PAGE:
Segmentation also makes it trouble-free for security personnel to flag and block unauthorized users from accessing valuable business assets like customer data, confidential intellectual property, financial records, etc. That’s because the endpoint devices in an adequately segmented network only have the connectivity required for authentic business use, limiting the chances of a ransomware infection or a threat actor wreaking havoc from one system to another.
How can You Implement Network Segmentation?
There are different network segmentation approaches that you can mix and match, depending on your technical or business-specific requirements. These include:
Assigning a Virtual Local Area Network (VLAN).
If you wish to separate traffic at the switch level, assigning a VLAN is the most suitable approach. For instance, you can assign different VLANs to divide a portion of your network into smaller segments by business departments, say HR, Finance, Risk Management, etc. This enables the network security personnel to inspect or restrict traffic between departments. For example, you can limit access to the HR database to those devices on the departmental subnet or VLAN.
Deploying Different Zones with Separate Security Requirements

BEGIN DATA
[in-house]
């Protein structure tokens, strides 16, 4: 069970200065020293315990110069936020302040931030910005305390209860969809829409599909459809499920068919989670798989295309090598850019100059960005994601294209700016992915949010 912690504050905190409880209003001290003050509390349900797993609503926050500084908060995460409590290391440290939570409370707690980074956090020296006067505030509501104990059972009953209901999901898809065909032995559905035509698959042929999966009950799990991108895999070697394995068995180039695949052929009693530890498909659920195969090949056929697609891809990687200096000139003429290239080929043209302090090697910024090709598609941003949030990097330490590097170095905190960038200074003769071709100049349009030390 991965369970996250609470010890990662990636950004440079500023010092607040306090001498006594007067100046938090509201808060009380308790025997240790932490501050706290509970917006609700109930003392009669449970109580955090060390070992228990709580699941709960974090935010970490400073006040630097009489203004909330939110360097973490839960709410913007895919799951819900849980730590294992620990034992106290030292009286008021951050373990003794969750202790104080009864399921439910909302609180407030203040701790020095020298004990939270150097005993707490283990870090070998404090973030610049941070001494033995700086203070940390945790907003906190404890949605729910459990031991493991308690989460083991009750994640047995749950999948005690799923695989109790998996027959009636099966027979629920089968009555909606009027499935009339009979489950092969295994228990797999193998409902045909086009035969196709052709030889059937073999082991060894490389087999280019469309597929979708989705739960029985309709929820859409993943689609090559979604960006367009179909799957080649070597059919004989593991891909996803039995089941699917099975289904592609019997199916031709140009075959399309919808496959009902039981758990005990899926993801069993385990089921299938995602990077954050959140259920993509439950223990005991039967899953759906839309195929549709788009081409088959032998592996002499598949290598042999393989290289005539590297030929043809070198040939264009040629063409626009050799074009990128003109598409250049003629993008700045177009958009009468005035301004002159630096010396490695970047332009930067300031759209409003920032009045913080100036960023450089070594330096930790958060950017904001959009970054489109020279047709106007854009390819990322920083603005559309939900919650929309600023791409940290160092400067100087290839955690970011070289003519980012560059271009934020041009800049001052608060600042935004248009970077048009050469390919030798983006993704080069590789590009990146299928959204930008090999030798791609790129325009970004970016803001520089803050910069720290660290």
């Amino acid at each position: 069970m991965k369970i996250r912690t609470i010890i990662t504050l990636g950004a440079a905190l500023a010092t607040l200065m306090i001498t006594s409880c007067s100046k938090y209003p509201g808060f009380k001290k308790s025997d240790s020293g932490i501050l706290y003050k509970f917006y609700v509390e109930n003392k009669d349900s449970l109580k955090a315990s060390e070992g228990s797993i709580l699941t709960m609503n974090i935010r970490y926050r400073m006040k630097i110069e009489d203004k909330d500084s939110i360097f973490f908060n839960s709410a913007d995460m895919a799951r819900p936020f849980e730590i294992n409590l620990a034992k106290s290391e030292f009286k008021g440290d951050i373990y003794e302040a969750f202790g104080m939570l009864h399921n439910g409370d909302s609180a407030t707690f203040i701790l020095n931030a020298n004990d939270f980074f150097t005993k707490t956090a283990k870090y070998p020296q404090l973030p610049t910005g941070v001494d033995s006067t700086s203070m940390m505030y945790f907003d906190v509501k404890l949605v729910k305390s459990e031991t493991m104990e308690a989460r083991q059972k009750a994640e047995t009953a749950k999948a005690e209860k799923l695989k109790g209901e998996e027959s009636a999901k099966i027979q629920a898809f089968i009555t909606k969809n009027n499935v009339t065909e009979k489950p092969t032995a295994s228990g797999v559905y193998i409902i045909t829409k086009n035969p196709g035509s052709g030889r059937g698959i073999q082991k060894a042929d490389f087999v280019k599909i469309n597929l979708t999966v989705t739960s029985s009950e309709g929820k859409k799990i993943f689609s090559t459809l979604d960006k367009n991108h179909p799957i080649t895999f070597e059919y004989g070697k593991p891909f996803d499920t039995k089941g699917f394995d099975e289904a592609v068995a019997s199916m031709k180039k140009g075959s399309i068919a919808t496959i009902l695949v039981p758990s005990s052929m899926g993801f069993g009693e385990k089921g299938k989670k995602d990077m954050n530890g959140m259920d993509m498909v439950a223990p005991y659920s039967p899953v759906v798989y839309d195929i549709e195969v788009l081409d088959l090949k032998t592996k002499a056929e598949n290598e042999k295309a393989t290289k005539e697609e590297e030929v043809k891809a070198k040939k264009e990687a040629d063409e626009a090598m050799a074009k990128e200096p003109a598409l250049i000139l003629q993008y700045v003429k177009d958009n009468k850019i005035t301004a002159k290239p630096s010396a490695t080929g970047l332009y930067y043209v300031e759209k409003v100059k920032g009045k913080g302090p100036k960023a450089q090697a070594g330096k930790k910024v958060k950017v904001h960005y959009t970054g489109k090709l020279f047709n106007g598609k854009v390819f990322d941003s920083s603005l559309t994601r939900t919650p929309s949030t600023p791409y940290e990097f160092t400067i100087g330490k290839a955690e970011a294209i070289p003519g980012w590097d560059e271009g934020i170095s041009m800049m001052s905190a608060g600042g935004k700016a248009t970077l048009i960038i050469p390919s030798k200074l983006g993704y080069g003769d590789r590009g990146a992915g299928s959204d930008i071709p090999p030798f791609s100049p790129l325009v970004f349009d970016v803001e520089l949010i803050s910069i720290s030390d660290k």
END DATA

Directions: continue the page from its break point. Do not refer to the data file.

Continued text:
As the title suggests, this approach involves segmenting different endpoints according to their level of security vulnerability. That is, the more vulnerable a device is, the more secured it’ll be segmented. For instance, databases and servers are often segmented into a demilitarized zone (DMZ) with more robust security measures than other parts of the network. Thus, in the worst-case scenario that your company gets targeted by threat actors, the attack won’t spread to the server hosting confidential data.
Segmentation based on Device Type
Some devices are more vulnerable than others, thanks to the types of data that they store or transmit. In particular, IoT devices are usually segmented into their unique network partition to enhance security. For instance, in a hospital setting, CT scanners, X-ray machines, and other connected medical devices should be separated from the rest of the network, as they usually collect and transmit sensitive patient data that cybercriminals can compromise and cause significant damage.